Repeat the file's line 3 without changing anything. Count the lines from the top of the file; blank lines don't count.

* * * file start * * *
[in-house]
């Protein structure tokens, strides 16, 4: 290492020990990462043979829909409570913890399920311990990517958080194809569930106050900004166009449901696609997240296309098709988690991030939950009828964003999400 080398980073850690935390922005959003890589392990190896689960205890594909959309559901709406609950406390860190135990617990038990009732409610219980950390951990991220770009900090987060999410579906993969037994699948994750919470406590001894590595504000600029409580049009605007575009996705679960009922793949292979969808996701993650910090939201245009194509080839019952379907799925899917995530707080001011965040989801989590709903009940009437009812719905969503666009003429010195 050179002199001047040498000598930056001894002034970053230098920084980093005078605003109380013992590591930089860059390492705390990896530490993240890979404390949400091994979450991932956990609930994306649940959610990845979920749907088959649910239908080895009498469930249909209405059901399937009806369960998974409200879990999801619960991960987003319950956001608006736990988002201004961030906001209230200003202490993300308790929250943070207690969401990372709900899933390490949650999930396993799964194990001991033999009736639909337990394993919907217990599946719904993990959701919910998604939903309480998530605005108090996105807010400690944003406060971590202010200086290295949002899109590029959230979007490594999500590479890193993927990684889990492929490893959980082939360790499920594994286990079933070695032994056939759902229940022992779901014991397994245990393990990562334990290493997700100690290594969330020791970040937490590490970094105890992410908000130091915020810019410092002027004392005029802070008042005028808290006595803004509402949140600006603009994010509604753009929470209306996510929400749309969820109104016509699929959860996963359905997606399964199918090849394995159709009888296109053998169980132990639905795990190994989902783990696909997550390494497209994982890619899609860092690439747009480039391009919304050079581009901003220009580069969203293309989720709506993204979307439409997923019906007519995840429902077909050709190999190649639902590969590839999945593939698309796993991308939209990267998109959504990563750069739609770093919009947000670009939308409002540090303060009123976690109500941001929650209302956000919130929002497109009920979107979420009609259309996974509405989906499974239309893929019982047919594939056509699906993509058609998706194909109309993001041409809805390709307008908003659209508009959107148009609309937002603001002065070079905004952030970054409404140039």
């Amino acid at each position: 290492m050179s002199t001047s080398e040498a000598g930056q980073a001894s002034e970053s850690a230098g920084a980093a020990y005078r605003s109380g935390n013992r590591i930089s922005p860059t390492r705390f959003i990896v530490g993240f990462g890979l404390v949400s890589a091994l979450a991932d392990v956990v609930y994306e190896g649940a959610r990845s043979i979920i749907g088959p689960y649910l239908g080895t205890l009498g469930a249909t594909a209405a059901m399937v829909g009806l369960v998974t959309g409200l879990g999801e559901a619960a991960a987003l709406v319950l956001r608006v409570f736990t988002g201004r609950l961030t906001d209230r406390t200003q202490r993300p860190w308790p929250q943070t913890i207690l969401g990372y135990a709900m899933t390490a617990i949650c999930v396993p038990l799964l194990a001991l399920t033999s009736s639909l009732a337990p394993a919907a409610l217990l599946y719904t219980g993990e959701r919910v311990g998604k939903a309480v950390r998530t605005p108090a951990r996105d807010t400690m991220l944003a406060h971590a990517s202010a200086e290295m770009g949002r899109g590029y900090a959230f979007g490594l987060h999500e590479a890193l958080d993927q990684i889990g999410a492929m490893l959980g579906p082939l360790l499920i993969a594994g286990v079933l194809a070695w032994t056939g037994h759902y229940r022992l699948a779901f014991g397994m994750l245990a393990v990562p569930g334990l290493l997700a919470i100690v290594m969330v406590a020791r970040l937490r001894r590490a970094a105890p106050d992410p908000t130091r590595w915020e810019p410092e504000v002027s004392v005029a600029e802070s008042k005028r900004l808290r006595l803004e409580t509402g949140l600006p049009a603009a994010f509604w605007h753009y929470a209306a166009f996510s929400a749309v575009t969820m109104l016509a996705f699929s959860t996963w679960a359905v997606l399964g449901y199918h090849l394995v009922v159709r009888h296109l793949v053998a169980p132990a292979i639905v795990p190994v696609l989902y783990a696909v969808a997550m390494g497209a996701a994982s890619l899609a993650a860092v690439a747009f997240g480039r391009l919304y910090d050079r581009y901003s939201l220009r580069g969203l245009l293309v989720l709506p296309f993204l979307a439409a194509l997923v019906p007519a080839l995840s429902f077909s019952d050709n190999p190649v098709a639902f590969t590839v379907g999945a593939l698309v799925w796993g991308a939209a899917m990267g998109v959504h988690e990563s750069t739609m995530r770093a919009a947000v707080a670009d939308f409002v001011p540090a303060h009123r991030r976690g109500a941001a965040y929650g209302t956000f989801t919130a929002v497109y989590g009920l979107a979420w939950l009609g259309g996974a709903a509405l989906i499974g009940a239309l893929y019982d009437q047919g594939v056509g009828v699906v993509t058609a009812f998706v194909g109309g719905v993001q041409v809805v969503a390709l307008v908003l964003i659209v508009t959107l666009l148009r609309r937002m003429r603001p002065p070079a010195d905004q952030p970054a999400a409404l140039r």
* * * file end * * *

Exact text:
């Amino acid at each position: 290492m050179s002199t001047s080398e040498a000598g930056q980073a001894s002034e970053s850690a230098g920084a980093a020990y005078r605003s109380g935390n013992r590591i930089s922005p860059t390492r705390f959003i990896v530490g993240f990462g890979l404390v949400s890589a091994l979450a991932d392990v956990v609930y994306e190896g649940a959610r990845s043979i979920i749907g088959p689960y649910l239908g080895t205890l009498g469930a249909t594909a209405a059901m399937v829909g009806l369960v998974t959309g409200l879990g999801e559901a619960a991960a987003l709406v319950l956001r608006v409570f736990t988002g201004r609950l961030t906001d209230r406390t200003q202490r993300p860190w308790p929250q943070t913890i207690l969401g990372y135990a709900m899933t390490a617990i949650c999930v396993p038990l799964l194990a001991l399920t033999s009736s639909l009732a337990p394993a919907a409610l217990l599946y719904t219980g993990e959701r919910v311990g998604k939903a309480v950390r998530t605005p108090a951990r996105d807010t400690m991220l944003a406060h971590a990517s202010a200086e290295m770009g949002r899109g590029y900090a959230f979007g490594l987060h999500e590479a890193l958080d993927q990684i889990g999410a492929m490893l959980g579906p082939l360790l499920i993969a594994g286990v079933l194809a070695w032994t056939g037994h759902y229940r022992l699948a779901f014991g397994m994750l245990a393990v990562p569930g334990l290493l997700a919470i100690v290594m969330v406590a020791r970040l937490r001894r590490a970094a105890p106050d992410p908000t130091r590595w915020e810019p410092e504000v002027s004392v005029a600029e802070s008042k005028r900004l808290r006595l803004e409580t509402g949140l600006p049009a603009a994010f509604w605007h753009y929470a209306a166009f996510s929400a749309v575009t969820m109104l016509a996705f699929s959860t996963w679960a359905v997606l399964g449901y199918h090849l394995v009922v159709r009888h296109l793949v053998a169980p132990a292979i639905v795990p190994v696609l989902y783990a696909v969808a997550m390494g497209a996701a994982s890619l899609a993650a860092v690439a747009f997240g480039r391009l919304y910090d050079r581009y901003s939201l220009r580069g969203l245009l293309v989720l709506p296309f993204l979307a439409a194509l997923v019906p007519a080839l995840s429902f077909s019952d050709n190999p190649v098709a639902f590969t590839v379907g999945a593939l698309v799925w796993g991308a939209a899917m990267g998109v959504h988690e990563s750069t739609m995530r770093a919009a947000v707080a670009d939308f409002v001011p540090a303060h009123r991030r976690g109500a941001a965040y929650g209302t956000f989801t919130a929002v497109y989590g009920l979107a979420w939950l009609g259309g996974a709903a509405l989906i499974g009940a239309l893929y019982d009437q047919g594939v056509g009828v699906v993509t058609a009812f998706v194909g109309g719905v993001q041409v809805v969503a390709l307008v908003l964003i659209v508009t959107l666009l148009r609309r937002m003429r603001p002065p070079a010195d905004q952030p970054a999400a409404l140039r």